The 4 biggest cybersecurity breaches of 2019

Technology has forever changed the way businesses operate, mostly for the better. While technology enables innovation and convenience, it also brings risks. Cybersecurity breaches made the headlines regularly last year, with cyberattacks becoming more sophisticated and costly than ever. According to a recent cyber report, 61% of firms were the victim of a cyberattack in the past year, compared to 41% the previous year, and the cost of an incident climbed from $229,000 to $369,000. To understand the true impact, we’re breaking down the four biggest cybersecurity breaches of 2019.

First American mortgage records breach exposes 885 million records

First American Title Insurance Company, one of the country’s largest title insurance companies, suffered a breach in May 2019. Personal and financial records that included bank account numbers, Social Security numbers, driver’s license images, and tax information were available for anyone to find with an internet connection. In all, over 885 million records were exposed in the breach.

The data that was available was a goldmine for fraudsters, especially those that focus on wire transfers. In August, the U.S. Securities and Exchange Commission began an investigation into the leak. This wasn’t a breach brought on by a cyberattack, rather it appears to be the fault of the company, which did not have adequate procedures or policies in place to protect sensitive data.

U.S. Customs and Border Protection suffers hack via a third-party

In May 2019, a contractor of the U.S. Customs and Border Protection (CBP) was the target of a hack. Cybercriminals were able to steal traveler photos and license plate images of over 100,000 people. The contractor, Perceptics, additionally lost information relating to its surveillance hardware.

The CBP did acknowledge the breach to The Washington Post, noting they had not been breached, but their contractor had and that contractor was in possession of sensitive data. This data then appeared shortly after on the dark web. This is another example of third-party partners being the weak link and a reminder that any company with which you share data must have the capacity to keep it secure.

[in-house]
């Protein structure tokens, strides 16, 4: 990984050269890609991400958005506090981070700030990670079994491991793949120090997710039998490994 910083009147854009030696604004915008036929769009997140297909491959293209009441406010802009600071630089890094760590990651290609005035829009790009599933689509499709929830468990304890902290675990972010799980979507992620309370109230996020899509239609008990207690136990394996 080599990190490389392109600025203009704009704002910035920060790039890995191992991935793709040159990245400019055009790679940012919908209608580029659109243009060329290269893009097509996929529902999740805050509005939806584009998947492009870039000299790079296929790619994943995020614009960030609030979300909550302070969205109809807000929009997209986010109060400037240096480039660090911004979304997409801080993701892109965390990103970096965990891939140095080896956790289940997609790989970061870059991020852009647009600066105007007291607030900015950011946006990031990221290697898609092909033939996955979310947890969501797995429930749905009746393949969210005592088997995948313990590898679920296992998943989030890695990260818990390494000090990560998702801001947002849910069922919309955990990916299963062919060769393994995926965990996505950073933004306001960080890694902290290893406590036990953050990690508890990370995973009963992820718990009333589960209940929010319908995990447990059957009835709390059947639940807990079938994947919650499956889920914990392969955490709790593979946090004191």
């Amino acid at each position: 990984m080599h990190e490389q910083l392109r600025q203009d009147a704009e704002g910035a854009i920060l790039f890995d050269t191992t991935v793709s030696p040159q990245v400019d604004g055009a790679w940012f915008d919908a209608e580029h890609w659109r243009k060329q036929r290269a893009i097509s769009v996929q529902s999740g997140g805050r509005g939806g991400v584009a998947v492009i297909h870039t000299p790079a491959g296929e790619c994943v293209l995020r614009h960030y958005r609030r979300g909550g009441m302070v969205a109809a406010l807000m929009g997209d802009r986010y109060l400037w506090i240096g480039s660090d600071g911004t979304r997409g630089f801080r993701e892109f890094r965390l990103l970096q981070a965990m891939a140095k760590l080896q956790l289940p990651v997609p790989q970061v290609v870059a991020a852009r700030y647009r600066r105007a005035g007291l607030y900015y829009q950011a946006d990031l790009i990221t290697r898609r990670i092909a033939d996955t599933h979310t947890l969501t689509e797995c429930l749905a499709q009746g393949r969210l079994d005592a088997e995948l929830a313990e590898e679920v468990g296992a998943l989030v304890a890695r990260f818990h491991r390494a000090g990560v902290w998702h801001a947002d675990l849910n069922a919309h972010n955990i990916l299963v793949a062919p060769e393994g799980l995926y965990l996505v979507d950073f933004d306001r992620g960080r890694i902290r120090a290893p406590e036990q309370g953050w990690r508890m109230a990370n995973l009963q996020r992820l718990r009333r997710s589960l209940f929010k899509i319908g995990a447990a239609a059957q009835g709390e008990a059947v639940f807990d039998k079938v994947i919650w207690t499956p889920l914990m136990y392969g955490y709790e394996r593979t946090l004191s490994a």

Healthcare collection agency breach impacts 20 million patients

Healthcare data has always been attractive to cybercriminals, and the industry itself is usually one of the most targeted. In March 2019, a massive hack occurred involving healthcare collection firm American Medical Collection Agency. An unauthorized user gained access to the company’s system, which included personal information of patients of LabCorp and Quest Diagnostics.

In total, 20 million patients were affected with names, dates of birth, phone numbers, addresses, and medical services data being exposed. As a result of the breach, the American Medical’s parent company filed bankruptcy.

Capital One’s cloud is hacked by software engineer

In one of the largest breaches ever, a former Amazon Web Services (AWS) engineer accessed Capital One customer data, impacting over 100 million individuals. The majority of the data related to credit card applications, which contained critical personal data. However, credit card and Social Security numbers were not exposed.

The hacker was able to access the bank’s AWS cloud but was quick to say this wasn’t a cloud issue, as an on-premise server would be just as susceptible. The cybercriminal was quickly arrested after exposing her own hack. At the time of the announcement, Capital One stated they estimated the total cost of the breach to be $150 million.A strong and robust cybersecurity plan is necessary, no matter your industry or your size. Keeping data safe and secure while ensuring your networks aren’t compromised should always be a priority for your business.